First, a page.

A Wide Range of Outcomes for Orioles’ Ryan Mountcastle
The team expects him to hit in the middle of the order. He expects to be part of the core for the future. The fans expect him to be a Rookie of the Year candidate. There are high expectations for Ryan Mountcastle as the 2021 Major League Baseball season gets underway and it could be tough to meet them.
Mountcastle is coming off a brief 2020 debut where he impressed the Orioles coaching staff and fanbase, posting a .333/.386/.492 slash line in thirty-five games, good enough for an eye-popping 140 OPS+ and 0.9 WAR in that limited span. Even though he still has rookie eligibility, Mountcastle played so well he finished eighth in ROTY voting last season.
Obviously, no one expects him to put up Hall of Fame numbers going forward, but the shiny small-sample stats do raise the bar a bit. After winning the International League MVP award in 2019, Mountcastle proved he can hit Major League pitching, and his defense has not been an embarrassment, at least not so far. His walk rate was up last season, but there is no indication yet that he has made a permanent improvement in plate discipline.
That brings us to Spring Training of this year, and now that the Grapefruit League has ended, we can look at his complete stats from Florida. Before you say anything, I will not overreact to games where the scores do not matter, but I think we can take away at least a little bit of his performance. Mountcastle got into seventeen Spring games, easily the most in Orioles camp. He hit a lopsided .235/.245/.569–cue the small-sample sirens. Out of his twelve hits, five were doubles and four were home runs, and he drew a grand total of one walk.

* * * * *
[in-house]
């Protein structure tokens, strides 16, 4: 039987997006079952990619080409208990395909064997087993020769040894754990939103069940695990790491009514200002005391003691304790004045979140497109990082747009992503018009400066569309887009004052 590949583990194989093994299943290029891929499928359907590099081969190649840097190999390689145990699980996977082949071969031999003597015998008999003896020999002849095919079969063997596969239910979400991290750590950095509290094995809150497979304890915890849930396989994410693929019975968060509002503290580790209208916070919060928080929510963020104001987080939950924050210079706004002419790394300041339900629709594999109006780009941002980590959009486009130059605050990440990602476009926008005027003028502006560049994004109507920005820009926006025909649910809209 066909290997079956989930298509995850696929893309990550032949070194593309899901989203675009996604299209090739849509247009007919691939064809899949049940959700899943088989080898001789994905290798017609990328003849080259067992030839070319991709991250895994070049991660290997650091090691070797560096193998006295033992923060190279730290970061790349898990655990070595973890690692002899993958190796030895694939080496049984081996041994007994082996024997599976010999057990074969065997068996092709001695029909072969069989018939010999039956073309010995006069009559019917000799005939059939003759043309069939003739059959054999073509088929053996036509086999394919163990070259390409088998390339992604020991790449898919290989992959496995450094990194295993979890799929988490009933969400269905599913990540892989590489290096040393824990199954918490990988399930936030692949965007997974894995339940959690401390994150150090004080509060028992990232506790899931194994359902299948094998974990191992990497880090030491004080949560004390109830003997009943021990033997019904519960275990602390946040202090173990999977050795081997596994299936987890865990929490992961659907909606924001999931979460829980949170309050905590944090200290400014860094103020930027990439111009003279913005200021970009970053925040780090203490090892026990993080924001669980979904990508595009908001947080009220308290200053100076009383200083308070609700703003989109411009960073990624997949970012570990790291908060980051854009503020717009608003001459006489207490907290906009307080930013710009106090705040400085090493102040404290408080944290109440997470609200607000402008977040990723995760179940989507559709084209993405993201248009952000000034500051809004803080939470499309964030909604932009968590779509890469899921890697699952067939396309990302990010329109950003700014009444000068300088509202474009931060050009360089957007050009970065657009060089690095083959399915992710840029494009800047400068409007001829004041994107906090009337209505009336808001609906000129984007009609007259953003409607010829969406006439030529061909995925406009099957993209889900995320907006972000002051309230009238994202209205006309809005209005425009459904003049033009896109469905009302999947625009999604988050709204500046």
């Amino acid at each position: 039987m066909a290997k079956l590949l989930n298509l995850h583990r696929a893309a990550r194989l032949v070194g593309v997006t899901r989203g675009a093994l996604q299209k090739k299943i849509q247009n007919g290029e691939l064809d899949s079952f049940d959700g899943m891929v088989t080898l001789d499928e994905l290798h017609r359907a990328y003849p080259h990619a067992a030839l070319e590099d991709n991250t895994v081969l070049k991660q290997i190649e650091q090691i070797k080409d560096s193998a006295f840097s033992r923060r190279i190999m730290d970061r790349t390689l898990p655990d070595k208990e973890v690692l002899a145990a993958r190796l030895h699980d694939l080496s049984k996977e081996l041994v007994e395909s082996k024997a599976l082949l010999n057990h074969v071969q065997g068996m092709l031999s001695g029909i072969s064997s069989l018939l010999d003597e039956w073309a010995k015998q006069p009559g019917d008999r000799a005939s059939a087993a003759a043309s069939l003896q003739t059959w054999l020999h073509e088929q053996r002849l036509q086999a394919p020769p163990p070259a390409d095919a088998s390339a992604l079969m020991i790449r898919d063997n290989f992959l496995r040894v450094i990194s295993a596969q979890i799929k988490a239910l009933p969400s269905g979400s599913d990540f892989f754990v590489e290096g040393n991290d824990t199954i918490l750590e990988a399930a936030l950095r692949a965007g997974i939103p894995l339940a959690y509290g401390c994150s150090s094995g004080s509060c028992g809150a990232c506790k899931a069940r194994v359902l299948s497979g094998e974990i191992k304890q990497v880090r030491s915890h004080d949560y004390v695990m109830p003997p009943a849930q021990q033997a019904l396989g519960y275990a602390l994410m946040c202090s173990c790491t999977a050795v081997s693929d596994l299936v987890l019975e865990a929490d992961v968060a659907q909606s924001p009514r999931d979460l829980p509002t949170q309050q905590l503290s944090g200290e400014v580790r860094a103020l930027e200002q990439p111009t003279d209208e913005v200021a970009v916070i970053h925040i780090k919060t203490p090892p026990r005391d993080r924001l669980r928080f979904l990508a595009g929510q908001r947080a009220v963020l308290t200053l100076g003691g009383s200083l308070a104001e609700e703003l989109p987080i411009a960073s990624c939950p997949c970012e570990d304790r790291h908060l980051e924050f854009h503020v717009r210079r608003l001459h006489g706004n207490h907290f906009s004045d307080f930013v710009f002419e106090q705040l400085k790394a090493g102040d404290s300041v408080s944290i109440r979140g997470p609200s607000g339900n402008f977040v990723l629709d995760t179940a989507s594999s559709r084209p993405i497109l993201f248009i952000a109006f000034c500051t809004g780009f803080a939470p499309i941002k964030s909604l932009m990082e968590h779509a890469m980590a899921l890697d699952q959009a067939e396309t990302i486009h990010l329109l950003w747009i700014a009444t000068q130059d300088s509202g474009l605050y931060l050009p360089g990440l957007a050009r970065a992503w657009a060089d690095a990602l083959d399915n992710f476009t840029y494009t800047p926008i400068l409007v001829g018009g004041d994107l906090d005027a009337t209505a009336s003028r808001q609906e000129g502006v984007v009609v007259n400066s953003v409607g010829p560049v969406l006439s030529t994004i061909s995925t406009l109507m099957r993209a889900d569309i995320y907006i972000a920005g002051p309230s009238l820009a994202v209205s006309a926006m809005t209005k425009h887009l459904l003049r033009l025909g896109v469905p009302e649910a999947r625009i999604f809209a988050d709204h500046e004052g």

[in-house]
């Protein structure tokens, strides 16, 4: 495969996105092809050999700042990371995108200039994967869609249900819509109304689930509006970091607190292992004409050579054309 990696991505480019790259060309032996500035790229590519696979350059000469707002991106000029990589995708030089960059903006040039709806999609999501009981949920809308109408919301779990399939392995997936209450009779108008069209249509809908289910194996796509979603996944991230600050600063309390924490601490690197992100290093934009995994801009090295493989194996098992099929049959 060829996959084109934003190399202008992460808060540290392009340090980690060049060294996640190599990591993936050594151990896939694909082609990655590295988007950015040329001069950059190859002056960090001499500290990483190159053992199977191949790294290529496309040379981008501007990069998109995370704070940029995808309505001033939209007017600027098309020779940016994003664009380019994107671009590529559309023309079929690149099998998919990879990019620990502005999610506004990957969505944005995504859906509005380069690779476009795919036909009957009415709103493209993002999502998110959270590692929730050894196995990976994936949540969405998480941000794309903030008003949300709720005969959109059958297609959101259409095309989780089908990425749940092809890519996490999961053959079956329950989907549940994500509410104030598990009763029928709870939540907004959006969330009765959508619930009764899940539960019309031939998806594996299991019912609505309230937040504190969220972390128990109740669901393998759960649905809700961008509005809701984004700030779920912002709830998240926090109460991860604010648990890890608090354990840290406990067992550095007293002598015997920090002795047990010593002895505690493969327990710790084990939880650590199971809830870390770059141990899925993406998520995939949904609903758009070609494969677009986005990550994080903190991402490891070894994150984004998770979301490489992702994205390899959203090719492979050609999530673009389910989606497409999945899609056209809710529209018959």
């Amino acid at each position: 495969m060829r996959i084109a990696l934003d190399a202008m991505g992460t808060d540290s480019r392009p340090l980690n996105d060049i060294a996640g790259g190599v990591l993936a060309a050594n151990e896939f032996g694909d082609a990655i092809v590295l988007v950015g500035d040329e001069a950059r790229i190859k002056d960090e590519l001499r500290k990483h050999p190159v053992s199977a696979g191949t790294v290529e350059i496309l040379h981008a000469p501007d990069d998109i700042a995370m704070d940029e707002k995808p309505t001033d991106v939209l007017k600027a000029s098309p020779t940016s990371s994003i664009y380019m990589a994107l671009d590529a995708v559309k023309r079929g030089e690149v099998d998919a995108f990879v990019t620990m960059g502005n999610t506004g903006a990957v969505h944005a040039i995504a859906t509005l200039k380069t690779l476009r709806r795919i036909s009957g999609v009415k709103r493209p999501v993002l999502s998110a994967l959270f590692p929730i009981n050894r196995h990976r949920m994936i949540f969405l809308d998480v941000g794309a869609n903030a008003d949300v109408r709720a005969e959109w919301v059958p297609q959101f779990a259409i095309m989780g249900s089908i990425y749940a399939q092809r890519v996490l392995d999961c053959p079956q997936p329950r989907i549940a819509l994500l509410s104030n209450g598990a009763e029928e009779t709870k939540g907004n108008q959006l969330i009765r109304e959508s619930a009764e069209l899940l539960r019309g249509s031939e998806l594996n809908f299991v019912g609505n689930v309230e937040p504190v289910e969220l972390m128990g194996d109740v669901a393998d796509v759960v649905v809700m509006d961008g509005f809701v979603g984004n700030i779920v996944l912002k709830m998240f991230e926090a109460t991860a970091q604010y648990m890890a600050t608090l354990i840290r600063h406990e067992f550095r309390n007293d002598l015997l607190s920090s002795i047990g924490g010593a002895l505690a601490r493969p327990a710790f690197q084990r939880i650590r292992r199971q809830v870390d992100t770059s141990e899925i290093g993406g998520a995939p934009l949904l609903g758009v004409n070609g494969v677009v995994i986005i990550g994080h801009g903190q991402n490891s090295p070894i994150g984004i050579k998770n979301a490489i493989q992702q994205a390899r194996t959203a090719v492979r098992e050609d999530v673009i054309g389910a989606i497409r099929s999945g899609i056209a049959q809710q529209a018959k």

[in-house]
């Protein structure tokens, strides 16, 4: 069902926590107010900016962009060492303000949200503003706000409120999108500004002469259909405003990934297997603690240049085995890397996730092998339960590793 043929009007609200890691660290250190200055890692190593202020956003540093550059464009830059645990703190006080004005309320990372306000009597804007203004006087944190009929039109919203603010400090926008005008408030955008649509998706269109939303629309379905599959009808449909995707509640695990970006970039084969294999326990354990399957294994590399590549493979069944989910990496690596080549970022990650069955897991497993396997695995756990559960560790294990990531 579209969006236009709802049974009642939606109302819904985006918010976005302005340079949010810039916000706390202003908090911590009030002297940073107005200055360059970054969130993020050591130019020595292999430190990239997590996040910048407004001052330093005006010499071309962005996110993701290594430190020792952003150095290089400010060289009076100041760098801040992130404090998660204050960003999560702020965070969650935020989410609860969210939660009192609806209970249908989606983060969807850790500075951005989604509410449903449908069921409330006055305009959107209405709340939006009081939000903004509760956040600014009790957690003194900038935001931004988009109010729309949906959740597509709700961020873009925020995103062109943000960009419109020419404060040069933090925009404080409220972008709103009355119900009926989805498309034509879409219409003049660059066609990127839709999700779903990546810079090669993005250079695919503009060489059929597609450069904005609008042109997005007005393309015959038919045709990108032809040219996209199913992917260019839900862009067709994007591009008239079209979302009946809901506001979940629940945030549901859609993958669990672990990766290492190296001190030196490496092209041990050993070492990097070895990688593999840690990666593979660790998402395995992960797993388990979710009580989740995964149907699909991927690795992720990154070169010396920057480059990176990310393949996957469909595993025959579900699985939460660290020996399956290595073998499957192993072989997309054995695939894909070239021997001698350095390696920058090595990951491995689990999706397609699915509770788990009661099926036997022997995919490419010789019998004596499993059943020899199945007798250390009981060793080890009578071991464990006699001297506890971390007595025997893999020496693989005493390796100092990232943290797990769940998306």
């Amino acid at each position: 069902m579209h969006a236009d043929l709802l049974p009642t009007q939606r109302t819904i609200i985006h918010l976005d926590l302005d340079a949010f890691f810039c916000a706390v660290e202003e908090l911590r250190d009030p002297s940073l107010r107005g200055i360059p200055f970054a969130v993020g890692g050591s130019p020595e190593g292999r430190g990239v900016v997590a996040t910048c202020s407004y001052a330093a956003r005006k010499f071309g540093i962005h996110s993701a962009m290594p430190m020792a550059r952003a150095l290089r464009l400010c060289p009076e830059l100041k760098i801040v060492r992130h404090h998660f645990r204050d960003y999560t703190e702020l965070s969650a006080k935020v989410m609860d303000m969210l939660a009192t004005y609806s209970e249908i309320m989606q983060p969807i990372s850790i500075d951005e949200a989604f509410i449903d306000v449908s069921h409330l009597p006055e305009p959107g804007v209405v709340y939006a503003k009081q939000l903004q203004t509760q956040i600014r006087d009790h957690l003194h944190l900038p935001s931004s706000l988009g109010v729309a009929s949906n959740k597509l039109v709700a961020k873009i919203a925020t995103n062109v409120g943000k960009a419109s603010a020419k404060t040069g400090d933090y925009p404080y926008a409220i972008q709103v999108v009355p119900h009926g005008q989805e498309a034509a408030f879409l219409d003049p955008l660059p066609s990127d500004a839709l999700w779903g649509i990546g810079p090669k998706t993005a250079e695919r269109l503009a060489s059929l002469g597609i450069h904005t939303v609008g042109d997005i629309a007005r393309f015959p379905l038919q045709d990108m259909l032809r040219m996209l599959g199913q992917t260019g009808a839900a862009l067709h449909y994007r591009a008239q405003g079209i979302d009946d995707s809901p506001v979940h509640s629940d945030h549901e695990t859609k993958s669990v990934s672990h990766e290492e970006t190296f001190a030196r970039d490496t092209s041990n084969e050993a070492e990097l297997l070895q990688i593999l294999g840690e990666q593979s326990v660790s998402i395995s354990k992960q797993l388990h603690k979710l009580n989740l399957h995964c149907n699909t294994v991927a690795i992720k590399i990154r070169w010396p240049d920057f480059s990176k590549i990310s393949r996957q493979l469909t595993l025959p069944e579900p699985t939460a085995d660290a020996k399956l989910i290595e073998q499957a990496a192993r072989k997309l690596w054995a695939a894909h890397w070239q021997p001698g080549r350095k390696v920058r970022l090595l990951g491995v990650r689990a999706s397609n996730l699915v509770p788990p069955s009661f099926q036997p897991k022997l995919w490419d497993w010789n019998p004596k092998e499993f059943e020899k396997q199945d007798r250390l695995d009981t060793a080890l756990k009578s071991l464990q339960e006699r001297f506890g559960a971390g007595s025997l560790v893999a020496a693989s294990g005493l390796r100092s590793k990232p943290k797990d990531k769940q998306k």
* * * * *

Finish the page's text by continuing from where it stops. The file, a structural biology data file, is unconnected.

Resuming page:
For the most part, I am willing to throw out his Spring line. He was clearly swinging for the fences every at-bat, which led to many extra bases but few hits overall. The Orioles video page on their website is filled with his highlights, which further raises our confidence in him but ignores all of his outs. I am concerned about him only drawing a single walk, though. Yes, he might have just been swinging freely in exhibitions, but this is a big step down from his 7.8% walk rate from last season.
Going into the regular season I expect Mountcastle to slow down his approach. Now that the games matter, he has to be more patient and work his plate appearances. No one is taking away his aggressiveness or saying he can’t swing at the first pitch, but walks can only be good things for hitters. There is no doubt at this point he will hit for a high average with good power, but those numbers will only go up more if he forces pitchers to throw over the plate.
Long term the big question might be his defensive ability and position, but for this year he is a sure bet to be in left field most nights. He will also fill in at first base, and maybe third due to an injury. He does not have good instincts off the bat, but his underrated speed makes up for slow reads. Fielding the ball should not be much of an issue, and we have seen him make a few web gems, including a home run robbery a couple of weeks back. With Austin Hays in center, Mountcastle won’t have to cover much ground.
Ryan Mountcastle might not live up to the lofty expectations we have set for him, but he will be a reliable hitter. Joe Trezza just projected him for team MVP, and MLB Pipeline ranks him eighth in their Rookie Power Ratings. The fans are not the only ones who see good things in his future.